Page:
Since endothelial dysfunction, CVD and ED are closely associated in epidemiological studies, the question for clinicians is whether to recommend the man presenting with ED undergo a cardiovascular (CV) evaluation. Clearly, based on numerous studies, ED can be considered at least a ‘marker’ for possible further vascular disease or CVD.15 In their report, Vlachopoulos and coworkers make the point that the man presenting with ED, the clinician, is offered an opportunity to attempt to improve the health of the man by addressing lifestyle modification, and consider further vascular evaluation owing to the clear relationship between endothelial dysfunction, ED and CVD.19
Speedy, gentle, and enduring treatment is the ideal help for any problem. Physical activity can help you restore your sexual wellness.
Erectile dysfunction (ED), commonly known as “impotence,” is defined by the National Institute of Health as: “Inability of the male to attain and maintain erection of the penis to permit satisfactory sexual intercourse.” In other words, ED is the difficulty for a man to get and keep a firm penis for sexual activity.
Some men should not take PDE5 inhibitors. They can cause hypotension (abnormally low blood pressure that can lead to fainting and even shock) when given to patients who are taking nitrates (medications taken for heart disease). Therefore, patients taking nitrates daily should not take any of the PDE5 inhibitors. Nitrates relieve angina (chest pain due to insufficient blood supply to the heart muscle because of narrowing of the coronary arteries); these include nitroglycerine tablets, patches, ointments, sprays, and pastes, as well as isosorbide dinitrate and isosorbide mononitrate. Other nitrates such as amyl nitrate and butyl nitrate also are in some recreational drugs called "poppers."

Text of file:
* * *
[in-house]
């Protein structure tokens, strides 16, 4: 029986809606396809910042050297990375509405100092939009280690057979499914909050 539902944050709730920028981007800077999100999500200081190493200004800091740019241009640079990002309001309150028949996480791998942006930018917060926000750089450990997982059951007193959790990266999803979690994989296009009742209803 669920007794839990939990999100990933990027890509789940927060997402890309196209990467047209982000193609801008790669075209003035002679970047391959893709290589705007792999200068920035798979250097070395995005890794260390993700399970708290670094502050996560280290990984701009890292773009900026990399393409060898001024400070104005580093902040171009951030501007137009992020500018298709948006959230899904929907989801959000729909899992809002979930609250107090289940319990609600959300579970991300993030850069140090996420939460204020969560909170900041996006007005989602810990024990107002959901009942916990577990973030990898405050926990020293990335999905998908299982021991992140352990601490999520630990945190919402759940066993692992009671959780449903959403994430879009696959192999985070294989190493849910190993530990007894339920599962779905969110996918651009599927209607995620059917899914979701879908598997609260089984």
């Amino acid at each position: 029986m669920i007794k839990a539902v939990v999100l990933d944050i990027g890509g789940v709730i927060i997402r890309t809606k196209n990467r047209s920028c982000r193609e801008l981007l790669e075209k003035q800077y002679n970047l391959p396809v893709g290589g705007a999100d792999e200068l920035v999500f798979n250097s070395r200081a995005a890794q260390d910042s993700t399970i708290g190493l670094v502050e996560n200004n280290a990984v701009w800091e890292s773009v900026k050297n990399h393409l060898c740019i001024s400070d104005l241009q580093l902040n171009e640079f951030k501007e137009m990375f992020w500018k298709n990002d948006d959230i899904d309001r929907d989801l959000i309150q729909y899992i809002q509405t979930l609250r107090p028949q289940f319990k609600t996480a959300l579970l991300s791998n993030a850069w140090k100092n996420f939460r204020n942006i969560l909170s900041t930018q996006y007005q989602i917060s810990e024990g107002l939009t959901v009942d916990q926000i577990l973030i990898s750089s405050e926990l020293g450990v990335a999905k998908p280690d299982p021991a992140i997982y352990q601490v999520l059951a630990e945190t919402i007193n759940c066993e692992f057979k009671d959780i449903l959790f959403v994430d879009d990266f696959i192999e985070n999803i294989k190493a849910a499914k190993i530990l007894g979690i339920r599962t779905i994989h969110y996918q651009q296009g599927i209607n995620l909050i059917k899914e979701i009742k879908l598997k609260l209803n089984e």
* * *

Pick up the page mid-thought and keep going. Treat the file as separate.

When you're working out regularly, you develop more endurance. That's important for your sexual health, because having sex is in itself a workout. The Mayo Clinic compares a bout of sexual intercourse to climbing two or three flights of stairs. And a study by the National Institutes of Health says a half-hour of sexual activity can burn 125 calories for men and nearly 100 for women, similar to walking at a 3 mile-per-hour pace.
Citrulline is an amino acid. It is a precursor to L-arginine, an amino acid that dilates blood vessels and increases blood flow. Despite the fact that citrulline is not a component of muscle, it appears to stimulate muscle growth (Bahri et al., 2013). Increasing blood flow and muscle mass are two advantages that will help you lose weight and improve your cardiovascular health.